Avenue Wilson

Woodrow Wilson was President of the United States from 1913 to 1921 and is well known for his pacifism and his defence of the right of peoples to self-determination.

The name of President Woodrow Wilson was given to a part of the Avenue of Trocadéro in July 1918. The City of Paris aimed to honour the man who committed the United States to the First World War alongside France and who prepared peace as well. Thomas Woodrow Wilson (1856-1924) had been President of the United States since March 2013. During his first term, he kept his country away from the European conflict and even tried to set a mediation between the warring parties, without success. Reelected in November 1916, he decided to commit his country to the war against Germany in the Spring of 1917, considering that their submarine campaign was seriously threatening Great-Britain and American boats. He made the American Congress vote for a declaration of war to Germany on April 2nd, 1917, much to the discontent of American pacifists. He justified this going to war with his desire to defend values of peace and to “make war to war”.

The fact that the American troops entered the war was crucial for the Allies’ victory. President Wilson did not care much about the conduct of military activities and devoted himself to prepare peace. In January 1918, he presented his 14 points, including the creation of a League of Nations and the reorganisation of Europe according to the principle of the right of people’s to self-determination. As soon as the armistice was signed, he went to the Old Continent as the first American President to go there, in order to participate in the Peace Conference. He stayed six months there.

The Treaty of Versailles, signed in 1919, as well as other peace treaties were strongly influenced by Wilson’s ideas. The League of Nations came to life and Wilson received the Nobel Peace Prize in 1919, convinced that America had brought peace to the world.

However, the overall picture of his actions is a mixed one: the Treaty of Versailles was perceived as mostly unfair to Germany and became a source of conflict. The American Congress refused to validate it; therefore the United States never got to be a member state of the League of Nations, which Wilson had meant to find peaceful solutions to conflicts between countries. Having failed, he left the United States Presidency in March 1921.

Public transport
Underground 9 Iéna
Vélib Station n° 16007, 4 rue de Longchamp
Bus 32, 63 Albert de Mun ou Iéna
Bus 82 Iéna
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5 minutes

Guernica

During the 1937 International Exhibition, more than twenty pavilions representing various countries were built in the Trocadéro gardens. Among them, the Spanish pavilion, where Guernica was showed for the first time.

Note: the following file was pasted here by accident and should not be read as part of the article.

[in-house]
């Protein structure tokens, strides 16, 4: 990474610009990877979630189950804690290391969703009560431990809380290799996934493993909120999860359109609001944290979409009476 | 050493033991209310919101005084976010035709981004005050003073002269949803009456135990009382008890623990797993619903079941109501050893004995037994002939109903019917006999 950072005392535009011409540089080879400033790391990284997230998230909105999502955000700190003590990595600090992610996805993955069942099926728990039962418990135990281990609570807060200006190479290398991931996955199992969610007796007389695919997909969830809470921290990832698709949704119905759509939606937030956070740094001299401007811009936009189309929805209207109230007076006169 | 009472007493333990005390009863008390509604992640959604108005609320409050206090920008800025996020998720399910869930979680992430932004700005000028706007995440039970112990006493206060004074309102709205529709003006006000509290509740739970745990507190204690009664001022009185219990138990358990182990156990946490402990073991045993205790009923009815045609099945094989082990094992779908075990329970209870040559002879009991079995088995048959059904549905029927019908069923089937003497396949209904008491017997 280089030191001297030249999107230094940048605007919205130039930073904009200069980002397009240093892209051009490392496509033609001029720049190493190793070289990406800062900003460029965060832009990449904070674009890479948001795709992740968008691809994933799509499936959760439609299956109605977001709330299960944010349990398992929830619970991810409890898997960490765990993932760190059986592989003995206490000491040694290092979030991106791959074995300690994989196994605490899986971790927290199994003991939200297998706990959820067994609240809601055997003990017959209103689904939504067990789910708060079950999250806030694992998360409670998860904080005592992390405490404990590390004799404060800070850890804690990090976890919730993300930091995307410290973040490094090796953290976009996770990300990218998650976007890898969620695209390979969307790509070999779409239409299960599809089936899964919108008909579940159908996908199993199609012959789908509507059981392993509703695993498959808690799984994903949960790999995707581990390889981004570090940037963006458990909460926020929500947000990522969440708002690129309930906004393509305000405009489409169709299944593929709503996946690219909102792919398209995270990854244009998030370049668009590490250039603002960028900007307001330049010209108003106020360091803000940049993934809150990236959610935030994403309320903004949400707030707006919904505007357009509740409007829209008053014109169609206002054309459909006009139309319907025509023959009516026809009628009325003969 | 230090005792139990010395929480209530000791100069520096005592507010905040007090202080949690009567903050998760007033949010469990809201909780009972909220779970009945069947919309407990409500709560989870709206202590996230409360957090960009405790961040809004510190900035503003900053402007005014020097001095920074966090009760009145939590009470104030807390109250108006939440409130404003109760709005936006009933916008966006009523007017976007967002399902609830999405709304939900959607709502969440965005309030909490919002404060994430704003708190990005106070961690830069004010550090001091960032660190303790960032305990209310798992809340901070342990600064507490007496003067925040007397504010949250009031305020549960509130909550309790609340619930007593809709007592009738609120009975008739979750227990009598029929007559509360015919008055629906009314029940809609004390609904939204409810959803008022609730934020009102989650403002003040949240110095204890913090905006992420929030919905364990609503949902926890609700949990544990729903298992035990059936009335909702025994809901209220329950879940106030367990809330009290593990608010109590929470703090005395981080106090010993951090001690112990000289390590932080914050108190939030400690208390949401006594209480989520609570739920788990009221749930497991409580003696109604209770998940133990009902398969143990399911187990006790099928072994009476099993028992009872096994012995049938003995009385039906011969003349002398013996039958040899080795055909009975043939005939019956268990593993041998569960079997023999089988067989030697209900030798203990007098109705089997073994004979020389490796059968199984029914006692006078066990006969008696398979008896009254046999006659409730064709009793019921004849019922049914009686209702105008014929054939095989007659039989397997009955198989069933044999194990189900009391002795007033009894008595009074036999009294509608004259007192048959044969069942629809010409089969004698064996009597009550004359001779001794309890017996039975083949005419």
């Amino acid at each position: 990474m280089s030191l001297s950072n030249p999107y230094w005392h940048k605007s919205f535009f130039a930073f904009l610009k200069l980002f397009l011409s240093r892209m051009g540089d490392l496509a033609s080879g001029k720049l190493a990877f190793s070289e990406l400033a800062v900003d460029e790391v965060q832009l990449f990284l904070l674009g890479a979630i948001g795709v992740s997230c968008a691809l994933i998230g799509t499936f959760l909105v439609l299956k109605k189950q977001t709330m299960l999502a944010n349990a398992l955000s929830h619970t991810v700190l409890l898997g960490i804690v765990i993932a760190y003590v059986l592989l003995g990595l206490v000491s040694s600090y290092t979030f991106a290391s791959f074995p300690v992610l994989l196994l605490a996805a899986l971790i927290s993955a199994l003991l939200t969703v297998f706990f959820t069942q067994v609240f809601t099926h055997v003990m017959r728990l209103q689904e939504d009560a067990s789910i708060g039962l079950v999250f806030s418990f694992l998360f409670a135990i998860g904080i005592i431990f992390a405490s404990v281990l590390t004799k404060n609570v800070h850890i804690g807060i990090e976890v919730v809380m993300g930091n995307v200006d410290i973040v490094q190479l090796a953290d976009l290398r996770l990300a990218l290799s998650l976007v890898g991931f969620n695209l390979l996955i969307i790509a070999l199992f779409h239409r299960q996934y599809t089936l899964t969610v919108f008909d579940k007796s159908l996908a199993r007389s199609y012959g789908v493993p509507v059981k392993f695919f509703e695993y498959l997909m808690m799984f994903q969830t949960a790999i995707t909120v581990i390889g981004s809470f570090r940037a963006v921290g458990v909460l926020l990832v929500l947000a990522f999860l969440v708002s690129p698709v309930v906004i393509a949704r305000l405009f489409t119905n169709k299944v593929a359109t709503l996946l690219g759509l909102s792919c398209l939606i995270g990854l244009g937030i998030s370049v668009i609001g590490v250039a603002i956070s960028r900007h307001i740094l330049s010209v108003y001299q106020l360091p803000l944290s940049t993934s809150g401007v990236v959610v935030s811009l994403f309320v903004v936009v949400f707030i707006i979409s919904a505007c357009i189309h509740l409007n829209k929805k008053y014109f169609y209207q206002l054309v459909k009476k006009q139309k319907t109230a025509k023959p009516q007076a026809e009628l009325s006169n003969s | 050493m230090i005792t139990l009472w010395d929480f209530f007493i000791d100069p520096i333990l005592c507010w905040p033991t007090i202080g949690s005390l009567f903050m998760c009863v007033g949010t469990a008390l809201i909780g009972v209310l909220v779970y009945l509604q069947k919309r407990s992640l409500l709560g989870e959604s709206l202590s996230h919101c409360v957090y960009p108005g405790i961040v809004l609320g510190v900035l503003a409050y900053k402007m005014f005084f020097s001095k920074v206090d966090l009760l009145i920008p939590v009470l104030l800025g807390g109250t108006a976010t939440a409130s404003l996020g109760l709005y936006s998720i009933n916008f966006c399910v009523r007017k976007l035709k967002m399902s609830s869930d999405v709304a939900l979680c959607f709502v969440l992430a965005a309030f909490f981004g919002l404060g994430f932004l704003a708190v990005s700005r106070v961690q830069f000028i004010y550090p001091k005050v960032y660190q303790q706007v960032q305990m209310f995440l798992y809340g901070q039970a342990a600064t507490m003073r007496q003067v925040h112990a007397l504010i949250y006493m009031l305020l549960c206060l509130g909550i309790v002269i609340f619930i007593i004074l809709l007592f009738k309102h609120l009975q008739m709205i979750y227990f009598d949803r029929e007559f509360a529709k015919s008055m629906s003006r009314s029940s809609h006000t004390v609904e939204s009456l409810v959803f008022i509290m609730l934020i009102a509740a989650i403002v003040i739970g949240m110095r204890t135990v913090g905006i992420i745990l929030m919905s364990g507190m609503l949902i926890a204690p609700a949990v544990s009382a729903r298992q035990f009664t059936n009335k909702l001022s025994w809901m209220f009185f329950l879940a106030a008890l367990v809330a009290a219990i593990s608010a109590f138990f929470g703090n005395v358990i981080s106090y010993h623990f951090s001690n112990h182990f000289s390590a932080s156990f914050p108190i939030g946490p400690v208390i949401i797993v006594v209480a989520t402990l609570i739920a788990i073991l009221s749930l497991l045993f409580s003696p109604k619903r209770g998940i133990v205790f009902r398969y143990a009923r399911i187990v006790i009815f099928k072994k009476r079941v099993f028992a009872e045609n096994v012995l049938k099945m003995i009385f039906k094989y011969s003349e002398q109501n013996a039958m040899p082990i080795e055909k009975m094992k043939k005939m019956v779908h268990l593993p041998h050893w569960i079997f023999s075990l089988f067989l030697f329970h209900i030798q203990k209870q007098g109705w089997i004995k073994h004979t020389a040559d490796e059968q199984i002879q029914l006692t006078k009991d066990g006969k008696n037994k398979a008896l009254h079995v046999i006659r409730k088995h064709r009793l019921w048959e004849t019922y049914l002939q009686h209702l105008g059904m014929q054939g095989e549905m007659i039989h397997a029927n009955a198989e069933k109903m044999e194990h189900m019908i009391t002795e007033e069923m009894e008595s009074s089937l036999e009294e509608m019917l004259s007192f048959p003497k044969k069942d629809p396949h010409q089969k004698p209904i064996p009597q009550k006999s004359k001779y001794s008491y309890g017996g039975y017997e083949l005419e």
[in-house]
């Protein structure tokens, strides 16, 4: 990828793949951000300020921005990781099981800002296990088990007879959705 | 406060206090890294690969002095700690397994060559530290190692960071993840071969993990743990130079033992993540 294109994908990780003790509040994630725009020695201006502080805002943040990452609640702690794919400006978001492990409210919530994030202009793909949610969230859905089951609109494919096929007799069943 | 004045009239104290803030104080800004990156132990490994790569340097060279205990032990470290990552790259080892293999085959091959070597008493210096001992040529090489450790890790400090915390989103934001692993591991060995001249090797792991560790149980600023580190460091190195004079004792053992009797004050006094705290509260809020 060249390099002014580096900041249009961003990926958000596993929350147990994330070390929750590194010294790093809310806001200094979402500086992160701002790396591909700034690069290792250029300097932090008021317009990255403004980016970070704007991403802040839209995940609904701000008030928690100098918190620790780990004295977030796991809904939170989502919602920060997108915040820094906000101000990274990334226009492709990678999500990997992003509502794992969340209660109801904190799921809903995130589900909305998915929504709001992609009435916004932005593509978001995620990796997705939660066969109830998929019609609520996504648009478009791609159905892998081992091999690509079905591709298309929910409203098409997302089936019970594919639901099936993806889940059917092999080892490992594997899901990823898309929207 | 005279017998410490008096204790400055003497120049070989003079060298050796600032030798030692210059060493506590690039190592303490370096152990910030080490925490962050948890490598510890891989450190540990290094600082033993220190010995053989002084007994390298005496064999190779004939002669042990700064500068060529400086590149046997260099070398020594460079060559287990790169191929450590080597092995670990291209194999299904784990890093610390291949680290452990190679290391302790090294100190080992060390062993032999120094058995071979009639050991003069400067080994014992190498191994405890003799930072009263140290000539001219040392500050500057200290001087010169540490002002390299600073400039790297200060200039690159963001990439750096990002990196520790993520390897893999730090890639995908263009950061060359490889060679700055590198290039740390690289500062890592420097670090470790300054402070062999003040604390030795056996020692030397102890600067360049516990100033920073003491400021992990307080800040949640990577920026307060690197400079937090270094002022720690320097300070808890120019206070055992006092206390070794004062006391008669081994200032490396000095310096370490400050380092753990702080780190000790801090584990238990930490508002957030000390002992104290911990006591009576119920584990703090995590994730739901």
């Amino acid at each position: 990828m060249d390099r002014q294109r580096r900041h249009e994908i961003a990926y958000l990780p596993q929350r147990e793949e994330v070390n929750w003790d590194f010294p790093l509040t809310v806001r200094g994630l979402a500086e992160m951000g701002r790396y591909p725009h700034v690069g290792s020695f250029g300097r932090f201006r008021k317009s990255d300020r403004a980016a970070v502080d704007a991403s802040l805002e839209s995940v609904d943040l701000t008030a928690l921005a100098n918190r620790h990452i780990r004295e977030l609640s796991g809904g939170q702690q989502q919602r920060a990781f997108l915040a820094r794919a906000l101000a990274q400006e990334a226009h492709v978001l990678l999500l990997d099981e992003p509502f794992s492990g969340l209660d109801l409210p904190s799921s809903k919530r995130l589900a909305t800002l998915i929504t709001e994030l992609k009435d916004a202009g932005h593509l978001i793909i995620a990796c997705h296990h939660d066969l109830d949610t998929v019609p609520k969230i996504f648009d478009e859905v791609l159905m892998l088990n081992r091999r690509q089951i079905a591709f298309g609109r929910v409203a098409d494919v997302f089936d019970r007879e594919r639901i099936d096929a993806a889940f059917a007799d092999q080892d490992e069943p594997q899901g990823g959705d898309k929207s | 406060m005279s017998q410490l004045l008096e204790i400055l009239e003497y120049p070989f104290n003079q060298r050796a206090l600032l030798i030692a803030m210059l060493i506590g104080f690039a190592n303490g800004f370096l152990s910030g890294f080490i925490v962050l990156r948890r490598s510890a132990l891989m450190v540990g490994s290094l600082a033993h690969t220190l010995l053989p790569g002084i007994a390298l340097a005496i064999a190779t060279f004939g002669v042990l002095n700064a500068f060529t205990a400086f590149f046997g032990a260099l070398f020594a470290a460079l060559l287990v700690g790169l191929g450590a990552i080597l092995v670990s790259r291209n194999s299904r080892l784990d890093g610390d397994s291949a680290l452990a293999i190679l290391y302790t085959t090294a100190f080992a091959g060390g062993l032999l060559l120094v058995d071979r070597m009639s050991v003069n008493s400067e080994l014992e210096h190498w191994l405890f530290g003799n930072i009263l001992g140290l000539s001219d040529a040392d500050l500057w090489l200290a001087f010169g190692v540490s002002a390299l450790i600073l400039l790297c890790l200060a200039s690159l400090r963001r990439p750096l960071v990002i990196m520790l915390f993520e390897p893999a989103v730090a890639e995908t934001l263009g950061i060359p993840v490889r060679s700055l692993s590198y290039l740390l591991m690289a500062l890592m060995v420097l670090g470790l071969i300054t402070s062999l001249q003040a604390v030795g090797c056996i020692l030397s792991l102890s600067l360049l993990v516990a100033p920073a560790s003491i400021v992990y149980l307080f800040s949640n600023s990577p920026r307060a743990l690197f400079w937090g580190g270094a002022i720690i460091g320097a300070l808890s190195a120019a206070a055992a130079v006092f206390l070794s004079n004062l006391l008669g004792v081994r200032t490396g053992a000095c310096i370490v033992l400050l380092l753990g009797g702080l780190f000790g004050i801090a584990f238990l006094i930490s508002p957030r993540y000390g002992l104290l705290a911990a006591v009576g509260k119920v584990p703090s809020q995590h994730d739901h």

More than forty countries had their own pavilion during the 1937 International Exhibition, which was mentioned earlier when we spoke about the Peace Pavilion on the Trocadéro Square. The Spanish pavilion was located at the end of the Trocadéro gardens, left when facing the Eiffel Tower from the Trocadéro esplanade. In 1937, Spain was in the middle of a civil war between the Republicans and the Francoist forces, the latter being supported by the Nazi Germany and the Fascist Italy, whose pavilions were only some meters away. In order to decorate the pavilion, the Republican government called for help from Spanish artists living in Paris.

The pavilion opened shortly after the beginning of the Exhibition, on July 12th. Inside, visitors were able to admire The Mercury Fountain by Alexander Calder, as well as a large mural painting by Miró, The Reaper or Catalan Peasant in Revolt, showing a figure with a red beret, contemplating a starry sky. This work was in sharp contrast with the second monumental painting showed in the pavilion: Guernica, by Picasso. This huge painting on canvas was made in reaction to the bombing of the small town of Guernica, in the Basque Country, by the German and Italian air forces, on April 26th, 1937. Described by Nazis who visited the pavilion as “the dream of a mad man […] a mix of incomprehensible symbols and pieces of human beings, the whole thing looking like drawn by a four-year-old child”, this painting reveals violence, suffering, death and helplessness, in black and white, just like war photographs at the time. This emblematic work, surely Picasso’s most famous painting, is above all an outcry against war and its destructions, but can also be seen as a poignant call for peace.